Housing supply

Landlords strongly protest housing supply policy















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Landlords strongly protest housing supply policy

A huge banner opposing a government plan to increase the supply of apartments in the area hangs on the facade of a building in Gwacheon, Gyeonggi province, in this file photo taken earlier This year.  Korea Times photo by Lim Myoung-soo
A huge banner opposing a government plan to increase the supply of apartments in the area hangs on the facade of a building in Gwacheon, Gyeonggi province, in this file photo taken earlier This year. Korea Times photo by Lim Myoung-soo


By Yoon Ja-young

The government’s plan to build new apartments on state-owned land to stabilize house prices is facing fierce opposition from neighboring landlords. Some of them are even trying to recall their mayors for “not having done enough to stop the plan”. While the government has succumbed to their pressure and abandoned hastily drawn plans, the situation raises fears that its creation of a supply-side policy will not work and that the housing crisis in the capital will persist.

The government and the ruling liberal Democratic Party of Korea (DPK) recently scrapped a plan to build 4,000 housing units on government-owned land at a government compound in Gwacheon, Gyeonggi province. According to the plan, announced on August 4, 2020, about half of the new housing was to be public rental housing. As Gwacheon is close to Seoul and has good infrastructure surrounded by natural landscapes and landscaping, the plan has caught the attention of those looking for homes.

The plan’s abandonment follows a campaign by a group of Gwacheon residents to recall their mayor, Kim Jong-cheon. They say Kim, who belongs to the ruling party, has not done enough to stop the implementation of the policy in their city. They say they will proceed with the recall vote because they oppose the plan. Kim, currently suspended from office, will permanently lose the mayorship if residents uphold the recall in a vote scheduled for June 30.

Landlords there fear that the massive increase in housing supply will lead to a lack of infrastructure and traffic congestion, leading to a drop in the value of their apartments, in an area where housing prices are as high as the upscale neighborhoods in Seoul. Recently, an 84 square meter unit in the Gwacheon Prugio Summit apartment complex sold for 2 billion won ($1.79 million). Residents are demanding that the government build a park on the proposed site instead of more apartments.

“Residents often become NIMBYs (“not in my yard”). They don’t want development in their neighborhood. The government cannot constantly listen to all residents’ voices regarding its development plans, but this time it had no communication with residents,” said Kwon Dae-jung, a professor of real estate at the university. from Myongji.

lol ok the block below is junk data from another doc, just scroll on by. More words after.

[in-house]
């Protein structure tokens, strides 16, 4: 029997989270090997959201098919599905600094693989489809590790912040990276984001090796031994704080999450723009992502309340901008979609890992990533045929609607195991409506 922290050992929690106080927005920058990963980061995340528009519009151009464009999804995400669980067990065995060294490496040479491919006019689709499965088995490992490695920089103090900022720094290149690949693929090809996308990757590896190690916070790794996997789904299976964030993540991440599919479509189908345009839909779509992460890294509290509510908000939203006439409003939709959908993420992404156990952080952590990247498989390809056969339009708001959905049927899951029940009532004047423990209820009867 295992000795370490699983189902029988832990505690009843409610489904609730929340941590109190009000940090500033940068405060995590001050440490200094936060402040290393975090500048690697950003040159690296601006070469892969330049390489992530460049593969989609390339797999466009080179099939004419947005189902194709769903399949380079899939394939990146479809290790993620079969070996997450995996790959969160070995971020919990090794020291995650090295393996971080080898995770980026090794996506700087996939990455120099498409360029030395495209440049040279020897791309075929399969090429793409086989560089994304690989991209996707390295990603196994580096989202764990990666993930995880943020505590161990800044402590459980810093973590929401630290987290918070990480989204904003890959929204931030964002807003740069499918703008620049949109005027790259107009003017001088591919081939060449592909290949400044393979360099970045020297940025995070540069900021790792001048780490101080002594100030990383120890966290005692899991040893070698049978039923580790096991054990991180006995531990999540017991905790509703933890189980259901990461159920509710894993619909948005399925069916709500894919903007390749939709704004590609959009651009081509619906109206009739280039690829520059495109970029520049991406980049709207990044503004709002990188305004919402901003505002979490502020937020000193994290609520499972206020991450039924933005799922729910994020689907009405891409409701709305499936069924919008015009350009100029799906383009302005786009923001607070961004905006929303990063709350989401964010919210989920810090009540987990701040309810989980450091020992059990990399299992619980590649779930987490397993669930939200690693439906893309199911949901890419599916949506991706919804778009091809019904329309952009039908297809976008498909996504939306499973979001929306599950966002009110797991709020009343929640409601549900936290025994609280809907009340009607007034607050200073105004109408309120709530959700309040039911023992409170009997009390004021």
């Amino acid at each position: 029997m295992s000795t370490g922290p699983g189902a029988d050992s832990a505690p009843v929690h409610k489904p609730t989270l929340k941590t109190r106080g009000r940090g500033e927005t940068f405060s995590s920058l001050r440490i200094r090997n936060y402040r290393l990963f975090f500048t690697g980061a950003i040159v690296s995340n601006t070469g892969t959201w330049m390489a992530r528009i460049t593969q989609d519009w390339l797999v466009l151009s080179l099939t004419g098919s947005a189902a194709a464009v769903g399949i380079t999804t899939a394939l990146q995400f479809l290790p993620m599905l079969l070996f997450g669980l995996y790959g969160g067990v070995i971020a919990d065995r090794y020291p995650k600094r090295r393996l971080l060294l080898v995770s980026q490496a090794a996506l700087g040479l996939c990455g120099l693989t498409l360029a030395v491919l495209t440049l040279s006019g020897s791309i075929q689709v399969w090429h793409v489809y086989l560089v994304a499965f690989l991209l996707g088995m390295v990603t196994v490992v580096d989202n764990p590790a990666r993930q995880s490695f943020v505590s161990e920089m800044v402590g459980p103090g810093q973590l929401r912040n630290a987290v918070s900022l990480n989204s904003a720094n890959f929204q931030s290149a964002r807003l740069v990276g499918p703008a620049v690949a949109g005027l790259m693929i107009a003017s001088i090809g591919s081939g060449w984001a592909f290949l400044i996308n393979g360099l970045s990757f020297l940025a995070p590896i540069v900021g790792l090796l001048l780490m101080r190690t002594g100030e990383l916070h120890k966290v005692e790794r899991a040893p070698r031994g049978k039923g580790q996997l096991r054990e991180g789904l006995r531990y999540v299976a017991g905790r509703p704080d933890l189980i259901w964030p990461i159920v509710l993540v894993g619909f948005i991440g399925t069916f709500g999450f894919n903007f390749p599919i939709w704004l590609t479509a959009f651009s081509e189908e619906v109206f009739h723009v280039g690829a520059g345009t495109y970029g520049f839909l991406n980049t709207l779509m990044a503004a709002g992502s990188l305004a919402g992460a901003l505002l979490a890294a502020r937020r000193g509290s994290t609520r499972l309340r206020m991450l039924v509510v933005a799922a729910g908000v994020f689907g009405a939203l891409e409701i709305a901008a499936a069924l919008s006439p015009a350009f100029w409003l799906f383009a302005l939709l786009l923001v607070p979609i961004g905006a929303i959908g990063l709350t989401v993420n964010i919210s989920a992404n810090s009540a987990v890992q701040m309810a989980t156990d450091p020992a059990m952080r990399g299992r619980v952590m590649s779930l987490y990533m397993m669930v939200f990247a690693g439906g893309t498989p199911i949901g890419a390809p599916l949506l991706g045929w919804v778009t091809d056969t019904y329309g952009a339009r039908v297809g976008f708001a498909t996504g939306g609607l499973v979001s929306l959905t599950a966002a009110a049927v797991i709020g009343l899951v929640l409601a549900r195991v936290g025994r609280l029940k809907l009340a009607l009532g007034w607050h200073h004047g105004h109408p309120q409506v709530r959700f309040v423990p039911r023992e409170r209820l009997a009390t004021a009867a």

The government suddenly announced the plan last August, following a series of failed housing market stabilization policies centered on higher taxes and mortgage restrictions. This time, the government has focused on increasing housing supply, pledging to build 33,000 new homes on government-owned land, including Gwacheon Government Complex, Taereung Country Club and Yongsan. Camp Kim.

Initially, the government issued the development plan unilaterally, without asking residents for their opinion. When locals later objected, the government canceled the plan, which Kwon said set a bad precedent.

“Once the government announces the housing supply plans, it shouldn’t just drop them,” Kwon said, “Now other areas will also want to cancel the plans in their areas. This Gwacheon case will continue to ‘to be a stumbling block for future government projects.

The Seoul Metropolitan Government also recently asked the central government to reconsider plans to build 10,000 apartments on land at Taereung Country Club, owned by the Defense Ministry, in the Nowon district. Plans to massively increase the supply of new apartments in other areas of Seoul, such as Mapo and Yongsan, are also facing fierce opposition from residents.

“Residents cite traffic congestion, environmental destruction and a shortage of schools when they oppose plans to increase the supply of housing in their neighborhoods. (From the start,) the government should have persuade locals to accept notions of coexistence and community,” Kwon said. argued.